Roe said his organization is one of the best examples of NASA's changing safety culture. Drawing experts from across the space agency breaks down the "stove-piping" compartmentalization tendencies criticized by the Columbia Accident Investigation Board, and the center's work is independent.
The center tries not to duplicate efforts by NASA program teams. But when parallel analyses are done and the data differ, Roe's NESC rules. "We have the authority to constrain a milestone or stop a flight or stop using a piece of hardware," he said.
In six months, the NASA Engineering and Safety Center has handled 49 requests. About one-fourth were generated by the space agency itself. The rest came independently from engineering and safety experts, senior managers, and at least two anonymous tipsters.
Although the center's $45 million budget has been "adequate for ramping up," Roe told reporters it may not be sufficient for NESC to handle future requests. They are being submitted at a rate of 200 per year, and "I think we will need a larger budget for this," he said.
The NESC is not to be confused with the independent technical engineering authority that Columbia accident investigators instructed NASA to establish. The agency's chiefs of engineering and safety still are working out the details for separate authorities at each NASA location. Roe's office will collaborate with them.
See also the account at http://www.hacknot.info/hacknot/action/showEntry?eid=16
-- Edward Tufte
Response to New! NASA seeks to curb "PowerPoint engineering"
Possibly off topic, this article in Nature is another chapter in NASA difficulties.
Titled "Flawed drawings caused spacecraft crash", and subtitled "Upside-down switches stopped parachutes from opening.", the link is:
-- David Cerruti (email)
In the past year I've given my one-day course on presenting data and information to about 1,000 NASA employees at their various locations around the country. I've modified my public course to deal with some of the special concerns at NASA, including ideas on how decision-makers should monitor and assess technical reports and, of course, what good technical reports should do. The quality of technical reporting and the quality of monitoring technical reports were major issues in the 2 shuttle accidents.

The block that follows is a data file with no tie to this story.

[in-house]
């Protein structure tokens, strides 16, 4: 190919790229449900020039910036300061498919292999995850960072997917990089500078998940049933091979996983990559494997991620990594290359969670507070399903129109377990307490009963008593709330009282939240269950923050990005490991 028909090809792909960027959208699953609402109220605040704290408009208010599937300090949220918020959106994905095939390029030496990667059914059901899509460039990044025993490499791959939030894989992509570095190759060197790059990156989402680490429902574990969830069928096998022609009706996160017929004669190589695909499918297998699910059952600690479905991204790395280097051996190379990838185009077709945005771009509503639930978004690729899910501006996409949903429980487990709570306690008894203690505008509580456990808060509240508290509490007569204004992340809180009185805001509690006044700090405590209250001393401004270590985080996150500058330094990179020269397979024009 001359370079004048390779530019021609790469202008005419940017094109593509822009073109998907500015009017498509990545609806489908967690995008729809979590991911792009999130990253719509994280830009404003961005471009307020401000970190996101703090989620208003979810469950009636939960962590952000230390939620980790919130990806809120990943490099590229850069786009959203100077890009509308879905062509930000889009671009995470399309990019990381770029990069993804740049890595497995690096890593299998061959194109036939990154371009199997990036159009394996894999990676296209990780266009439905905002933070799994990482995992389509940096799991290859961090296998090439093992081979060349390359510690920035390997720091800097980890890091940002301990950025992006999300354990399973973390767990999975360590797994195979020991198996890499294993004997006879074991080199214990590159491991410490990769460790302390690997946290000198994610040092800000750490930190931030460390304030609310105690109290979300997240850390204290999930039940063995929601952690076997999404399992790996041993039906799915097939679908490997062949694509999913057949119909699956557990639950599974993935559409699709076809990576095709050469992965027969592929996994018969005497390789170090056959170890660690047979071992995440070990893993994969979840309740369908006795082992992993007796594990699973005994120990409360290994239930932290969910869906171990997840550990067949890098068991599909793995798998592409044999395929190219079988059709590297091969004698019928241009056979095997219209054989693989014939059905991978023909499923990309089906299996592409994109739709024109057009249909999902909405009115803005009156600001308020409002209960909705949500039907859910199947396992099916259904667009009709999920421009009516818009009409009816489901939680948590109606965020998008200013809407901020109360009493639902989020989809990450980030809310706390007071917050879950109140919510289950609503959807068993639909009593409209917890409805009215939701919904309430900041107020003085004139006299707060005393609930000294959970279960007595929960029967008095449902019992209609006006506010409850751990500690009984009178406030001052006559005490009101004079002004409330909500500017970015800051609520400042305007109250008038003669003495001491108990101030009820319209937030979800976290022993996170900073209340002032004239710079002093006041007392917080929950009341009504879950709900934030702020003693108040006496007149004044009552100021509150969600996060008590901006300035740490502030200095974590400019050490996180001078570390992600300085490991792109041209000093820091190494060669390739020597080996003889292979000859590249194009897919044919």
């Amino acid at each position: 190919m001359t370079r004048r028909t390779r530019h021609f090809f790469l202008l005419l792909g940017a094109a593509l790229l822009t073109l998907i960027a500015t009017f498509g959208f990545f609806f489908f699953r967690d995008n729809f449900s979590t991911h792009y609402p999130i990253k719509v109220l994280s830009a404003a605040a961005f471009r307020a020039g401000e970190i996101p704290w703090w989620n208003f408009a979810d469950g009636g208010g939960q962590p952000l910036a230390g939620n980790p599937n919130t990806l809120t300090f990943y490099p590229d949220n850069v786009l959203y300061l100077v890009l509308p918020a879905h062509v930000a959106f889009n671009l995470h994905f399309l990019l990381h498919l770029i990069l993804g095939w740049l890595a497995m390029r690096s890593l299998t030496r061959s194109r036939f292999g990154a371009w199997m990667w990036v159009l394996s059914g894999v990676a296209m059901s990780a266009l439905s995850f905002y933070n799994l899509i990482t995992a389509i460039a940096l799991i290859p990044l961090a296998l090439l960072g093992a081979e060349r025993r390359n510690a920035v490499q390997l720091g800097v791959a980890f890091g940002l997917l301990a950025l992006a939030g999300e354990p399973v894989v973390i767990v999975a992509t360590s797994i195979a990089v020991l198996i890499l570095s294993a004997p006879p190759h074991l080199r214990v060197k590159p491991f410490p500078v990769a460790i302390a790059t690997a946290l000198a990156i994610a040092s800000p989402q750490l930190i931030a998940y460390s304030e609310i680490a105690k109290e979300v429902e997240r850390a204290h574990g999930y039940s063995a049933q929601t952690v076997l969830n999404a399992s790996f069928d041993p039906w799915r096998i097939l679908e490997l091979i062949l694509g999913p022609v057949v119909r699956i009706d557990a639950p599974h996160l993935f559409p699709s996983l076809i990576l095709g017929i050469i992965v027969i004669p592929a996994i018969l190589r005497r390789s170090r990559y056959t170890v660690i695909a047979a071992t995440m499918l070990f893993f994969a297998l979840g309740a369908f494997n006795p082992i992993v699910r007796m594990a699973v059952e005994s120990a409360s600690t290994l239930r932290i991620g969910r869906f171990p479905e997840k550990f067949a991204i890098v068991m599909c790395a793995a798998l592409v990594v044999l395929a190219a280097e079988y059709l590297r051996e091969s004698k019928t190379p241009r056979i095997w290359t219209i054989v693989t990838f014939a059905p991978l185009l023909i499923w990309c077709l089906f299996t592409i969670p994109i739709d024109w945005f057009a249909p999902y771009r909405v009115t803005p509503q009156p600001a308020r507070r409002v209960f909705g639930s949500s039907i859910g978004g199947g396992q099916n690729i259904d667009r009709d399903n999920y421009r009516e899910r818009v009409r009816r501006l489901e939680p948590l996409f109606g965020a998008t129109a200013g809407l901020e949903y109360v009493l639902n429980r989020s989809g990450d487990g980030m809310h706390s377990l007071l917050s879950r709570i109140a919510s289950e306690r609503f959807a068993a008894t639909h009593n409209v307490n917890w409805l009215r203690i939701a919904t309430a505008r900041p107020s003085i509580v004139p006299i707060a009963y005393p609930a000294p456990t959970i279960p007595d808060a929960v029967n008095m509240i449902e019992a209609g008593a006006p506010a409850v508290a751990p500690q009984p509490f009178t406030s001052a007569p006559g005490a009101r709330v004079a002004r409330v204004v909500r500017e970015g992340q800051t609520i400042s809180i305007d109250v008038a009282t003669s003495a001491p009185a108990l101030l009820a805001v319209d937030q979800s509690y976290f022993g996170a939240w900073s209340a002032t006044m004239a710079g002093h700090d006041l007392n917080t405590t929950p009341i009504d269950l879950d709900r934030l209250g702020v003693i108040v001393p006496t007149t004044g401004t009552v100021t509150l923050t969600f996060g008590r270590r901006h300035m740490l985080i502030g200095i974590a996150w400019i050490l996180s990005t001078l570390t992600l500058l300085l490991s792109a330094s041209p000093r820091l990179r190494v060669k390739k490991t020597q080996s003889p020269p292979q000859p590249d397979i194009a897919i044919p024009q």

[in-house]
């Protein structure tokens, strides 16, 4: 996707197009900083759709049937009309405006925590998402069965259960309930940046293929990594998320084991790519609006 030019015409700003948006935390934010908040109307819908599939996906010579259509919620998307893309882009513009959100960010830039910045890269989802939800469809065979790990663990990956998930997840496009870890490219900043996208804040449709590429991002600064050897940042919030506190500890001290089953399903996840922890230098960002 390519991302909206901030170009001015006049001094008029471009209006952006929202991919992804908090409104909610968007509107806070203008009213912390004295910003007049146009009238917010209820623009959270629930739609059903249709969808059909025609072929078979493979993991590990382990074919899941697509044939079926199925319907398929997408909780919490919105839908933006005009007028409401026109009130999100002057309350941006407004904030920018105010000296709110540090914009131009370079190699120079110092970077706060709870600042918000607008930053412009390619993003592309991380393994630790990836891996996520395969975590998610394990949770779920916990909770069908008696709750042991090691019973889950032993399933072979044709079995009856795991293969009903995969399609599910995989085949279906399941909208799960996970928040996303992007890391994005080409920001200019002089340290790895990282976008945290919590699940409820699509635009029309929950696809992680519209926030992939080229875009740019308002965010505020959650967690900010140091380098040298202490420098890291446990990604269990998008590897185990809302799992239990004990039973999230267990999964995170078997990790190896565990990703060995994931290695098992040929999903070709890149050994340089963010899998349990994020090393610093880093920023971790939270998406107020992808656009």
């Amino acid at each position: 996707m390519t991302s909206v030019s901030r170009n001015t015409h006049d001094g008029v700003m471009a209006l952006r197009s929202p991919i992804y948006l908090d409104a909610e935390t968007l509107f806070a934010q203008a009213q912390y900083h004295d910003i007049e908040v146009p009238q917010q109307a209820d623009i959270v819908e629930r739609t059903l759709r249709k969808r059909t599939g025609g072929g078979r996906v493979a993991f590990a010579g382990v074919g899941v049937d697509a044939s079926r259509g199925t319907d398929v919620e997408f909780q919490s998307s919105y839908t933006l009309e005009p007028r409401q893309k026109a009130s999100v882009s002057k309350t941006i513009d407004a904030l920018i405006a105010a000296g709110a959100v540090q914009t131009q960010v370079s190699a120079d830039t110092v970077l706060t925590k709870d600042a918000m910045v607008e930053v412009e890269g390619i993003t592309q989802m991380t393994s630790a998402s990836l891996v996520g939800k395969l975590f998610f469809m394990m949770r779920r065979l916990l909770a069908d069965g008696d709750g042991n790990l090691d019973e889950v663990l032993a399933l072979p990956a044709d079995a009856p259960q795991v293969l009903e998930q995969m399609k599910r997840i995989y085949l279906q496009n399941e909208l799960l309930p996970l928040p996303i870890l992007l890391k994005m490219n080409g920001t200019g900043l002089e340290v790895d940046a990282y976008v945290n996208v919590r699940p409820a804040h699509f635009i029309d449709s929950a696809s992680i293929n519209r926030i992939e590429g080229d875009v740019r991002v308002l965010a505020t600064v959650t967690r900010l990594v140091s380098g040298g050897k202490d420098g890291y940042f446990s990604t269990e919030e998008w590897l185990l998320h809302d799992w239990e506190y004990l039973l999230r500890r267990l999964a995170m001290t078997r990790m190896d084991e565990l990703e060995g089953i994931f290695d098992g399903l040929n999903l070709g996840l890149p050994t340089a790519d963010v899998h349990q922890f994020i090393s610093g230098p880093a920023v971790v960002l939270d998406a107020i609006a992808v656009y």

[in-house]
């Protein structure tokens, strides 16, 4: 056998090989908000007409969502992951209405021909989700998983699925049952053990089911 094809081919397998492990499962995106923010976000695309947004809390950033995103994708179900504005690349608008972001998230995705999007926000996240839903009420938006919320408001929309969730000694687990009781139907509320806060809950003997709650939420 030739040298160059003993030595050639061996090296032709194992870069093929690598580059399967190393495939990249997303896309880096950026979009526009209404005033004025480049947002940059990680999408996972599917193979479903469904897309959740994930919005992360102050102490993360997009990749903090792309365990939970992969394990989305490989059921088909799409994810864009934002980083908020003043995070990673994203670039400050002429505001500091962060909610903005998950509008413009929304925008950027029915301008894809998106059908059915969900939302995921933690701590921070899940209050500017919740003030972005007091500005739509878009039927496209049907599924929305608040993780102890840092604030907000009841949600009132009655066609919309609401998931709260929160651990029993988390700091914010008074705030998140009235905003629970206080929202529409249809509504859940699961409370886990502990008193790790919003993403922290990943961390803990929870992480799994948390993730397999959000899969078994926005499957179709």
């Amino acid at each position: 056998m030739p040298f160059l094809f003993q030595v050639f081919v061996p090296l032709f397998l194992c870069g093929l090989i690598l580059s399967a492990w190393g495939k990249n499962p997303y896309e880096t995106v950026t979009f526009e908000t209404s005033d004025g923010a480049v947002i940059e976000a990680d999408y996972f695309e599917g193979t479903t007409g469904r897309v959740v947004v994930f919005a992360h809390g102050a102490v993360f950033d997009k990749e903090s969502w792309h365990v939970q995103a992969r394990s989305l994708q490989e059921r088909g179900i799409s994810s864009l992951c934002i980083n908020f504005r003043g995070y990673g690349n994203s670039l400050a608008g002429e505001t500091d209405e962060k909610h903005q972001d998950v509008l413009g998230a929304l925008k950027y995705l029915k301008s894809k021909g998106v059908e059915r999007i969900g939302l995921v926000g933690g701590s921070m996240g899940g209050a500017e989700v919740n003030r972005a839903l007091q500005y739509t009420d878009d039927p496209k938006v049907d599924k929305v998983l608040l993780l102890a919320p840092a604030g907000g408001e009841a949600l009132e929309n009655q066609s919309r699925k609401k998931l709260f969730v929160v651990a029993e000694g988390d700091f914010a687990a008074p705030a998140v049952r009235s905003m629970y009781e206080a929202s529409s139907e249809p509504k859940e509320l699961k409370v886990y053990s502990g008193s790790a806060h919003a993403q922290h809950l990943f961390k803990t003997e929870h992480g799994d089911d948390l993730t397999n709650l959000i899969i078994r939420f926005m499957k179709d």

It is a bit daunting to present my analyses of the Challenger and the Columbia accidents to insiders but the best I can do for NASA is to say what I have to say. I often repeat Richard Feynman's famous conclusion to his appendix to the Challenger commission report: "For a successful technology, reality must take precedence over public relations, for Nature cannot be fooled." That conclusion remains relevant today.
In addition, I'm currently helping with the risk assessments for the shuttle on its return to flight.
-- Edward Tufte
It seems that NASA (and the NTSB) are not completely unfamiliar with design considerations when it comes to safety. Several studies were funded on designing checklists since it was found that improper design contributed to accidents. Some of the reports available:
- Human Factors of Flight-Deck Checklists: The Normal Checklist (1.2 MB PDF)
- On the Design of Flight-Deck Procedures (800 KB PDF)
- On the typography of flight-deck documentation (1.6 MB PDF)
They were published in the early 1990s, so perhaps people forgot about them? (On a side note, #1 and #2 seem to be the product of your typical word processor, but #3 feels quite well laid out IMHO--it even has a mini colophon.)
Found these while perusing William Adams' site. p>
-- David Magda (email)